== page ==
Date of Award


Degree Type


Degree Name

Doctor of Philosophy (PhD)


Materials Science and Engineering


D.S. Wilkinson


J.D. Embury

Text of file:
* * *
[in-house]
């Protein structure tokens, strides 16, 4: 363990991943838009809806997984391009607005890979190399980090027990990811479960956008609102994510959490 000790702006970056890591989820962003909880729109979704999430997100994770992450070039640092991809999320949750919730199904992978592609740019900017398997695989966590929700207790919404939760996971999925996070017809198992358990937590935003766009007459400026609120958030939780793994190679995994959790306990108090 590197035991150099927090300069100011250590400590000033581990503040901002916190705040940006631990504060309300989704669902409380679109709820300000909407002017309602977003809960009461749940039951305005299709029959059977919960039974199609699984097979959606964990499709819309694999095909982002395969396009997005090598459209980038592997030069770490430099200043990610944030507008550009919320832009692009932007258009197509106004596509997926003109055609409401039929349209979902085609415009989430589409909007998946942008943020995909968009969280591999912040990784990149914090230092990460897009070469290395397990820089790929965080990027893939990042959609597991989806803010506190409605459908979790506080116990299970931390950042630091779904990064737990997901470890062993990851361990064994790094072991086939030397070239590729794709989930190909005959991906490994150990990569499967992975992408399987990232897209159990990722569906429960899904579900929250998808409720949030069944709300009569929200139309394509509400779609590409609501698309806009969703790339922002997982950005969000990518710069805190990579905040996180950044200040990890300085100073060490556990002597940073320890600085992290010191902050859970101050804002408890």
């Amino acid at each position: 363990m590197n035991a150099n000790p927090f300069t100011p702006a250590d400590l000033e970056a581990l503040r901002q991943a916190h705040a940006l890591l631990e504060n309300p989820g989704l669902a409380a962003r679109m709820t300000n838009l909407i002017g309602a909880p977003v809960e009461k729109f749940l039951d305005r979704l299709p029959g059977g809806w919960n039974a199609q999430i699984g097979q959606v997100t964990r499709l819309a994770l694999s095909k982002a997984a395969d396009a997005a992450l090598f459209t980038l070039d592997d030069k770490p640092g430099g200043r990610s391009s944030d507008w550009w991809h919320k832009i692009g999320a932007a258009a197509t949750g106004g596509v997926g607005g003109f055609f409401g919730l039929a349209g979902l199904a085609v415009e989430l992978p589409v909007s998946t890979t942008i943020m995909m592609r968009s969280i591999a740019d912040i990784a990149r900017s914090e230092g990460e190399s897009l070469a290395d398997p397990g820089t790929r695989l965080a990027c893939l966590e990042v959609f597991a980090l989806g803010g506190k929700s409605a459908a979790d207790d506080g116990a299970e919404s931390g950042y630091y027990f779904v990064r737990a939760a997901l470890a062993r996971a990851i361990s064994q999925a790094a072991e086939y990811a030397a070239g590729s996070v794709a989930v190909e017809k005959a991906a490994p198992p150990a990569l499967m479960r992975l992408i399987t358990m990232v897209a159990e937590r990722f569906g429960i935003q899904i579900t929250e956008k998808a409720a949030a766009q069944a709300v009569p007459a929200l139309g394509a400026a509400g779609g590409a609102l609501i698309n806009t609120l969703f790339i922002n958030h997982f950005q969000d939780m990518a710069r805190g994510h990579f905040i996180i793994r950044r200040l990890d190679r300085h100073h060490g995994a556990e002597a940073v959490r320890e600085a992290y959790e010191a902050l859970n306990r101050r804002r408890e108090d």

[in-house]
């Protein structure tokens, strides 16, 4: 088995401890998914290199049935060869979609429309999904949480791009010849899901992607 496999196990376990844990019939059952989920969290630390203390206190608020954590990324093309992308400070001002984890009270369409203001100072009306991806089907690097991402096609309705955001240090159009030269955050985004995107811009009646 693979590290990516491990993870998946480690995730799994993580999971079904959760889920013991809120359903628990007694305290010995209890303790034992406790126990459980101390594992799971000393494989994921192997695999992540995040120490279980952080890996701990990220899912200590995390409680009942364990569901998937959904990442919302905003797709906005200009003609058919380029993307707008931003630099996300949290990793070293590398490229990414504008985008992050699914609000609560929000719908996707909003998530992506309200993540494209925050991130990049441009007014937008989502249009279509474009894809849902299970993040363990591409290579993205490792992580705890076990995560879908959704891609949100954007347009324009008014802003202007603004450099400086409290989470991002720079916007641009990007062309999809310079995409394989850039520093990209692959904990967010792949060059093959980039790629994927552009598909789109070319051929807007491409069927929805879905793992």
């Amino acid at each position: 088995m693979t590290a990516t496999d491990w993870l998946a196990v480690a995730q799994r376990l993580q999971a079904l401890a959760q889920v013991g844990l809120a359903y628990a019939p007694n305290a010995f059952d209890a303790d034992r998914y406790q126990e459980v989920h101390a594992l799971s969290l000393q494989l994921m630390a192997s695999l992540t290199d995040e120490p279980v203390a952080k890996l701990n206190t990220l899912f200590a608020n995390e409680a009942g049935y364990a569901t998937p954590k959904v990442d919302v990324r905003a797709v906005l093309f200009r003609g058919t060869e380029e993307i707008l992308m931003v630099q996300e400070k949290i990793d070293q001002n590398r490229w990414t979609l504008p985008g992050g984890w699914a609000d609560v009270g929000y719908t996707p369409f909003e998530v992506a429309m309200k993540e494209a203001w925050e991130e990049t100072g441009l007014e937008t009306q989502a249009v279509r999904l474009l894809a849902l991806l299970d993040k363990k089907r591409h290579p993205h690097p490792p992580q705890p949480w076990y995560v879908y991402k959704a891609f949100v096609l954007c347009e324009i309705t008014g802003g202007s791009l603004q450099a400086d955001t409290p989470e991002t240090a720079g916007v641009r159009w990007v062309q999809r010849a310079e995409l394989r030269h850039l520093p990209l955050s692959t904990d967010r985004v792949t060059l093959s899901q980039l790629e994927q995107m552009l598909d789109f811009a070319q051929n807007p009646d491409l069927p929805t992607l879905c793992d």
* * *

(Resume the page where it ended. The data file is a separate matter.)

The role of damage on the mechanical response of a heterogeneous material was investigated through both mechanical testing and x-ray tomography. X-ray tomography was used to obtain quantitative information on the evolution of damage through processes occurring at both the local and global scale. The results indicate that heterogeneity in the spatial distribution of particles does influence the damage process. However, the influence of having one particle or more interacting with another is limited to reducing the tensile deformation required to initiate damage. The rate at which damage evolves is similar for both isolated and non-isolated particles and increasing the number of neighbors around a non-isolated particle was determined to have no additional influence on the evolution of damage. These results, coupled with mechanical testing measurements of both global and local properties, were used to develop models describing the flow response of composite materials as damage accumulates. Models were developed to predict the effects of both particle multiple cracking and micro-crack linkage on the composite flow response. The models predict that both damage processes reduce the load bearing capability of the material over that of an undamaged composite, however the loss in load bearing capability is much more severe when micro-crack linkage occurs. Micro-crack linkage rapidly leads to a loss in global stability so that the strain at which the composite fails is significantly less than previous models suggest. The experimental behavior of the composite materials investigated in the modelling work favors that predicted by the micro-crack linkage model. Ductility predictions resulting from the micro-crack linkage model were sensitive to both the volume fraction and the matrix work hardening exponent. By varying the matrix work hardening exponent the micro-crack linkage model captured the experimentally observed range of ductility values present in literature.

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